As we go through our weeks, J.T. and I will dump items that aren’t time-sensitive and would be easier to discuss in person at our next Staff Meeting. During our Staff Meeting, J.T. and I go through the agenda we’ve curated in Wunderlist. As we talk through each bullet, we can drag the item to the appropriate person’s task list. After we plow through our agenda, we go through each task list and workflow, ensuring we’re on track to reach our deadlines.

 Behold, our organizational glory! This is one of our task lists. See? Robust, but not overwhelming. (and can you tell we love emojis? ❤️ 🙌 🌈 )

Behold, our organizational glory! This is one of our task lists. See? Robust, but not overwhelming.
(and can you tell we love emojis? ❤️ 🙌 🌈 )

Since we put our meeting agenda in Wunderlist, fewer things slip through the cracks. If one of us is traveling and we have to meet via FaceTime, the format of our meetings is the same. And if either of us moves to a villa in Europe (a girl can dream 🏰), J.T. and I can still conduct business the same way. Again I say: the Internet is magic.

Here are a few of my favorite Wunderlist features (I sound like a used car salesman, but I don’t care—this is how much I love this thing):

1. The notifications I mentioned earlier—you can receive an alert when someone else has added or changed an item

2. Star your high-priority items so they don’t get lost in the shuffle

3. See your starred tasks and projects due today or this week—all at once.
 

Bottom line, folks—Wunderlist is flexible, provides a birds-eye or granular view of your business, whichever you need. J.T. and I plan to keep this in our arsenal forever and ever.
 

Do you use Wunderlist? Which organizational tools are your favorites? Which ones should we try? Tell us in the comments!

Save Time and Be More Productive with Workflows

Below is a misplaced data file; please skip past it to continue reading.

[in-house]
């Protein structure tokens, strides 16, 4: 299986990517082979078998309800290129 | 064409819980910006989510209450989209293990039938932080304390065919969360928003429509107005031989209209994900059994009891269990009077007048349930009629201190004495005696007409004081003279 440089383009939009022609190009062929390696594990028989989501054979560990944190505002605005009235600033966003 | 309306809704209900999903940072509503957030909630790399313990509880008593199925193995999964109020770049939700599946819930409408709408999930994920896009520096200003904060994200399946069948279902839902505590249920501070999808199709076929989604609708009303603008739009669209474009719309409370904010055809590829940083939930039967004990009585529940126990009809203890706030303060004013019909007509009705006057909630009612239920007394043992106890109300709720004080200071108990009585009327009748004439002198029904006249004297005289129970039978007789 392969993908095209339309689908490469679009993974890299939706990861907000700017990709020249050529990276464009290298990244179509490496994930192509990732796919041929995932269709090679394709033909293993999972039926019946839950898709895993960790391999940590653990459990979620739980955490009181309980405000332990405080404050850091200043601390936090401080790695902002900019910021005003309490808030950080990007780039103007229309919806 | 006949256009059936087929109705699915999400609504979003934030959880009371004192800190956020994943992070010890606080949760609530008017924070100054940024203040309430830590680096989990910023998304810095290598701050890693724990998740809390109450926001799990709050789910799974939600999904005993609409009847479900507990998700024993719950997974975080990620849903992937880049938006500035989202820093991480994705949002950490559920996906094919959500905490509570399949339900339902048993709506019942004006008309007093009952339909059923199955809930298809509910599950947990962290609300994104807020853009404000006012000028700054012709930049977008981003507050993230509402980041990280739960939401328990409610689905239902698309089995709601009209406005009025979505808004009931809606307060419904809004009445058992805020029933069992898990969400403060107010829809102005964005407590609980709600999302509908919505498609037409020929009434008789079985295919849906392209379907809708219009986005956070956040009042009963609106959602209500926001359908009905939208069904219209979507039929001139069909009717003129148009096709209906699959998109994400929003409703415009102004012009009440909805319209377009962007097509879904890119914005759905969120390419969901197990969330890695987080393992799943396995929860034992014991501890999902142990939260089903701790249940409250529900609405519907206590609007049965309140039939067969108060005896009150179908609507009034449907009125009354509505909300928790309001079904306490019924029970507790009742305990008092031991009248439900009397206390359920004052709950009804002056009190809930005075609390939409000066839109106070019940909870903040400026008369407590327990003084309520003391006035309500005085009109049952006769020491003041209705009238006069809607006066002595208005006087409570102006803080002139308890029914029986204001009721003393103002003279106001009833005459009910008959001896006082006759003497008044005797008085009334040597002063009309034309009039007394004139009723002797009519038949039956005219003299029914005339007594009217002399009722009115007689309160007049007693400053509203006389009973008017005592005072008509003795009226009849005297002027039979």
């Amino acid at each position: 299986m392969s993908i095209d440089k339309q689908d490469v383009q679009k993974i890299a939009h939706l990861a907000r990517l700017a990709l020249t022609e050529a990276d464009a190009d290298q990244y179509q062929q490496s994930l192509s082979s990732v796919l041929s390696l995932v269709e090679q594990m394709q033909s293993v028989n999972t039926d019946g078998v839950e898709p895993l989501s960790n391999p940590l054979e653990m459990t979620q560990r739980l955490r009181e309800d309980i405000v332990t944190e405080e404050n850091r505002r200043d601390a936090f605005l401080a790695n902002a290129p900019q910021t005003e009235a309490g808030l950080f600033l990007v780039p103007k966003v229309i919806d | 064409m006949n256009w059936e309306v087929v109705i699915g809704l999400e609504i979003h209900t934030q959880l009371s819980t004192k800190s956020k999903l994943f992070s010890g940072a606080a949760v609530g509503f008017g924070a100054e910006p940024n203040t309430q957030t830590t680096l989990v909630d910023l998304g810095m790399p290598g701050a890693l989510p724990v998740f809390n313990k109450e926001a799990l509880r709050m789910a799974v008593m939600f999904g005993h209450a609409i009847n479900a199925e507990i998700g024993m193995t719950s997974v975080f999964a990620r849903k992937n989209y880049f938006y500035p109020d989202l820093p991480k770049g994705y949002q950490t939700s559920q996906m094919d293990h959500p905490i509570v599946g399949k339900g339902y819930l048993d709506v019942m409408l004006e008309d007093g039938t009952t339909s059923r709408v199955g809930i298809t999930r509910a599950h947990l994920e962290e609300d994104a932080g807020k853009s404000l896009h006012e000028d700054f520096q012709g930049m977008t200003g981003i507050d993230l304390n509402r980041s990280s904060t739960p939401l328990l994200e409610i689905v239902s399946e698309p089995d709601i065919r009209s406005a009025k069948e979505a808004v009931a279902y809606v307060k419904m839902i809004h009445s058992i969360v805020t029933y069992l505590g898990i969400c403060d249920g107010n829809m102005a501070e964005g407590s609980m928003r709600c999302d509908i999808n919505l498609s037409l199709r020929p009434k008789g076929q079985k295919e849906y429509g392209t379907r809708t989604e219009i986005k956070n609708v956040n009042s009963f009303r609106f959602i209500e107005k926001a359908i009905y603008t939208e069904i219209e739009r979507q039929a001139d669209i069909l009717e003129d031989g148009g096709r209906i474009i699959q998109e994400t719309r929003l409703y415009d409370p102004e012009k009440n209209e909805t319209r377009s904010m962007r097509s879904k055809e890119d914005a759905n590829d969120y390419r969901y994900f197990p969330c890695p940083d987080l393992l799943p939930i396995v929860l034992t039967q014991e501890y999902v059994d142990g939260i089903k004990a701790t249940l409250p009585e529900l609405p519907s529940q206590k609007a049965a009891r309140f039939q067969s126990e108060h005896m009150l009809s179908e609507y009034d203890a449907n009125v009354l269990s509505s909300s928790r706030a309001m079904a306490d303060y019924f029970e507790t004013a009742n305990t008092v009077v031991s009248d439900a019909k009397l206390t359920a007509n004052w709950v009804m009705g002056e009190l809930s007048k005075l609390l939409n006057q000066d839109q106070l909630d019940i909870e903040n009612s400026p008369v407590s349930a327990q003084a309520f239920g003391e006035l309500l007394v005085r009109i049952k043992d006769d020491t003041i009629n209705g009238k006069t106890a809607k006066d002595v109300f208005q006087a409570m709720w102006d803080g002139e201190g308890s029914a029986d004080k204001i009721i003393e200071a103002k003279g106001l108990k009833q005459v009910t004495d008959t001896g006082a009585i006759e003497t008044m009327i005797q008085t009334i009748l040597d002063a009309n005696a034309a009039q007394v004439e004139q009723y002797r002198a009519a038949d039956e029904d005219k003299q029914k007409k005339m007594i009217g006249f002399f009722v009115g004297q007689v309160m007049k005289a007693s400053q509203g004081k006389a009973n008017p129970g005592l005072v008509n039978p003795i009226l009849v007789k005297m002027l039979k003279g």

This post first appeared on RT Book Reviews. If you missed it there, today's your lucky day!
 

Workflow. It’s a common business term that describes how a project moves from inception to completion. It is a simple, powerful way to get things done. For writers, the concept of workflow is intrinsic—we start a novel, we finish a novel. We start a short story, blog post, interview, we finish and submit. But if you think in broader terms, workflows can be applied to all aspects of your writing business.

Business. That pesky word again. Writing is a business. Those who treat it as such reap the rewards and build their readership. We can’t escape it—marketing and PR falls partially (sometimes fully) on the authors now. If you find ways to automate the most mundane tasks, you free up time to write.  

This is probably old news to established writers, but for the ones who are getting their start, establishing this kind of organizational structure to your writing business now will save you so many headaches down the line.

Though we act in the art of creation, there are still hundreds of moving parts that can be wrestled into some semblance of order to make your life run easier and smoother.